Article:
Q: When were you happiest?
A: A couple of summers ago, walking through a forest illuminated by fireflies, with my man and our dogs.
Q: What is your greatest fear?
A: Dying on the same day as someone much more famous than me.
Q: What is your earliest memory?
A: My mum and brother lifting me up to look out of a window to prove to me it was still dark and too early to get up to open my birthday presents.
Q: Which living person do you most admire, and why?
A: Mary Darling, my mum, for leaving my father and finding happiness.
Q: What is the trait you most deplore in yourself?
A: Being an open book.
Q: What is the trait you most deplore in others?
A: Being closed off to the world.
Q: What is your most treasured possession?
A: Wild Thyme Way, my country retreat in the Catskill Mountains.
Q: What would your super power be?
A: To zap angry, bigoted people.
Q: What makes you unhappy?
A: Our obsession with the worthless and unimportant, like Sarah Palin.
Q: If you could bring something extinct back to life, what would it be?
Q: Who would play you in the film of your life?
A: Cate Blanchett. She'd pull it off.
Q: What is your favourite smell?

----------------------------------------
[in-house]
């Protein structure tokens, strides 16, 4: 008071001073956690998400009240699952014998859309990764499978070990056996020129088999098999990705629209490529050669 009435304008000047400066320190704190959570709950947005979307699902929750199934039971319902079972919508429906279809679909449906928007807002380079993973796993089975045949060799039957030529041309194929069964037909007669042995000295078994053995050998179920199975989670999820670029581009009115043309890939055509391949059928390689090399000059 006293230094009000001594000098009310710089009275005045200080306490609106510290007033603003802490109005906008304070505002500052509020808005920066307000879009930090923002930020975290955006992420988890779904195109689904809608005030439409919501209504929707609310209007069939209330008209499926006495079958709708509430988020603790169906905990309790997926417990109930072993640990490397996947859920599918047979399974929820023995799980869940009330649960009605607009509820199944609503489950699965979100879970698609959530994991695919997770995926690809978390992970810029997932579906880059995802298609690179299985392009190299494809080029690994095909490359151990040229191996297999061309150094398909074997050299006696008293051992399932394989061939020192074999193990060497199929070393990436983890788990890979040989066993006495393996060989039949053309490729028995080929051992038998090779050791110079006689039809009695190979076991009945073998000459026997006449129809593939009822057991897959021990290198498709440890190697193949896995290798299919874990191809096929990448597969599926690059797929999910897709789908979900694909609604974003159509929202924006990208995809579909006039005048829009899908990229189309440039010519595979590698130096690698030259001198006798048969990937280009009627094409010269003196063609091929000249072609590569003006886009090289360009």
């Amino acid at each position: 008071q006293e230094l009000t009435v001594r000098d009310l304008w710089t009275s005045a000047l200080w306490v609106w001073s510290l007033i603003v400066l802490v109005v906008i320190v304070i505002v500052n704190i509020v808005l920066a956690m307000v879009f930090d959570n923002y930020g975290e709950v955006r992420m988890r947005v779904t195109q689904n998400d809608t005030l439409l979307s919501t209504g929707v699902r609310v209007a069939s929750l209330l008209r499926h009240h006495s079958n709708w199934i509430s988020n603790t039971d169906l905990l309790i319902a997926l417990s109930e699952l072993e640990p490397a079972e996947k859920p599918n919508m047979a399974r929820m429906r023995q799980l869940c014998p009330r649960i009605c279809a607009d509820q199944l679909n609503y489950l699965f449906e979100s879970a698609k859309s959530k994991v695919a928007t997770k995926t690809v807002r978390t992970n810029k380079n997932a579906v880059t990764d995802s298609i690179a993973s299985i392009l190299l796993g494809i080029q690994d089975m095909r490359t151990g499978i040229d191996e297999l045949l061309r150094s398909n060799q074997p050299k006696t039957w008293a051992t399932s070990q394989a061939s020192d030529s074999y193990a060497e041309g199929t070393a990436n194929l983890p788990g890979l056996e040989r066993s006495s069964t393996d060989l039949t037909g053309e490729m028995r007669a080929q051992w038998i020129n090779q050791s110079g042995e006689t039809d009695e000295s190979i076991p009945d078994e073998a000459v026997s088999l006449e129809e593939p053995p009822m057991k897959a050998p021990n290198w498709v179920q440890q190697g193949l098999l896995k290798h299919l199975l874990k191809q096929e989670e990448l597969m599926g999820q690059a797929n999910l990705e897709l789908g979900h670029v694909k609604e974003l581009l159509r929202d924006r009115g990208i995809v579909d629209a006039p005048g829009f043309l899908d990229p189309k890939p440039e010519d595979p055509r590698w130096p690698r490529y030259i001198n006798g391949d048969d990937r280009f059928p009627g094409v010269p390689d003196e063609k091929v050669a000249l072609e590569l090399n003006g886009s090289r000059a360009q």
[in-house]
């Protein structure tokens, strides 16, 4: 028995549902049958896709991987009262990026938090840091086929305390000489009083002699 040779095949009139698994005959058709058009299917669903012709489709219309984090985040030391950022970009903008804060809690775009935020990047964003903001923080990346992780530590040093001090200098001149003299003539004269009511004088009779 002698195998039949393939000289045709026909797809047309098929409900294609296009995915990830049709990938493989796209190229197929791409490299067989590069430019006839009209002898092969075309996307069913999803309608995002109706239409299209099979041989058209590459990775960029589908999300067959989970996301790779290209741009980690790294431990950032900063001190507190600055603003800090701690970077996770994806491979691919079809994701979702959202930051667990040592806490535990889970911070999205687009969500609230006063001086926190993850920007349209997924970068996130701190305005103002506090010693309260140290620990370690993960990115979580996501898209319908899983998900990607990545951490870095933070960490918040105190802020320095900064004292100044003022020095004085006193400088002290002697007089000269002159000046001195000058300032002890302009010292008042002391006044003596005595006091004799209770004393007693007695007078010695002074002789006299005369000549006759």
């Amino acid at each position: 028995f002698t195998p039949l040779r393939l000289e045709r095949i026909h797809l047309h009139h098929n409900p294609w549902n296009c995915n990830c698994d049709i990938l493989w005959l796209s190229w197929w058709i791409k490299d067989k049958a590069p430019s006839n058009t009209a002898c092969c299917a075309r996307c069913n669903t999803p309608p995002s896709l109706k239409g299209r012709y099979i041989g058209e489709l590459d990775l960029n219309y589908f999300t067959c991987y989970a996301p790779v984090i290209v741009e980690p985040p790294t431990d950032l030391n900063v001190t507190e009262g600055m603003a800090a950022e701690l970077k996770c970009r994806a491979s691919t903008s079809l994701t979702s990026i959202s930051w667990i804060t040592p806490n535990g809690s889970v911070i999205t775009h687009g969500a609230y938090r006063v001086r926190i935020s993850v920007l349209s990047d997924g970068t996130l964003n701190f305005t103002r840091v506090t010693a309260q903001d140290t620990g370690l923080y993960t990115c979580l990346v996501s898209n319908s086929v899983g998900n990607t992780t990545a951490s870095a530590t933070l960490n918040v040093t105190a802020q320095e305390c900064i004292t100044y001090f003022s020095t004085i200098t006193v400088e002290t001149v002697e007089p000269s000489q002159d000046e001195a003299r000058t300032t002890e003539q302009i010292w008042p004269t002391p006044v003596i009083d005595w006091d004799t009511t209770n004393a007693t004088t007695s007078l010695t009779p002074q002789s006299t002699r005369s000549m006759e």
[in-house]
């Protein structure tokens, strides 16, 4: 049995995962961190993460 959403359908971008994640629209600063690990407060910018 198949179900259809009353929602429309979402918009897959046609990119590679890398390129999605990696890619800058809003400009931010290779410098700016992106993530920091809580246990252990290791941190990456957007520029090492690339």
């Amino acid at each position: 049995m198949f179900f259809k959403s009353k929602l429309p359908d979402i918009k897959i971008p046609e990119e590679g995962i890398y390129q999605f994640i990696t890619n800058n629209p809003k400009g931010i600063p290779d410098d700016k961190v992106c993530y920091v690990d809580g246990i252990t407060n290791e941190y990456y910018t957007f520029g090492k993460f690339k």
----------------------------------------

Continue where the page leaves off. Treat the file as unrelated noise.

A: Rosemary. I rub it in my armpits.
Q: What is your favourite book?
A: The Trick Is To Keep Breathing, by Janice Galloway.
Q: What is your guiltiest pleasure?
A: Being in the first-class cabin and not refusing anything that is offered.
Q: What do you owe your parents?
A: My mum always told me I was precious, while my dad always told me I was worthless. I think that's a good grounding for a balanced life.
Q: What, or who, is the greatest love of your life?
A: Grant Shaffer, my husband.
Q: What does love feel like?
A: Being hit on the head with a brick, and like a bowl of hearty soup.
Q: When did you last cry, and why?
A: An hour ago, on a plane, watching a show about teenage mums.
Q: What single thing would improve the quality of your life?
A: The Obama administration keeping their promises and granting equal rights to the LGBT community.
Q: What do you consider your greatest achievement?
A: When someone tells me that I have inspired them.
Q: How would you like to be remembered?
A: By people who love me raising a glass and laughing and remembering fun times we had.
Q: What is the most important lesson life has taught you?
A: This above all: to mine own self be true. And it must follow, as the night the day, I canst not then be false to any man.
Q: Tell us a joke
Q: How many therapists does it take to change a lightbulb?
A: Why do you think the lightbulb is so keen to change?
Source: Guardian, UK, Q&A: Alan Cumming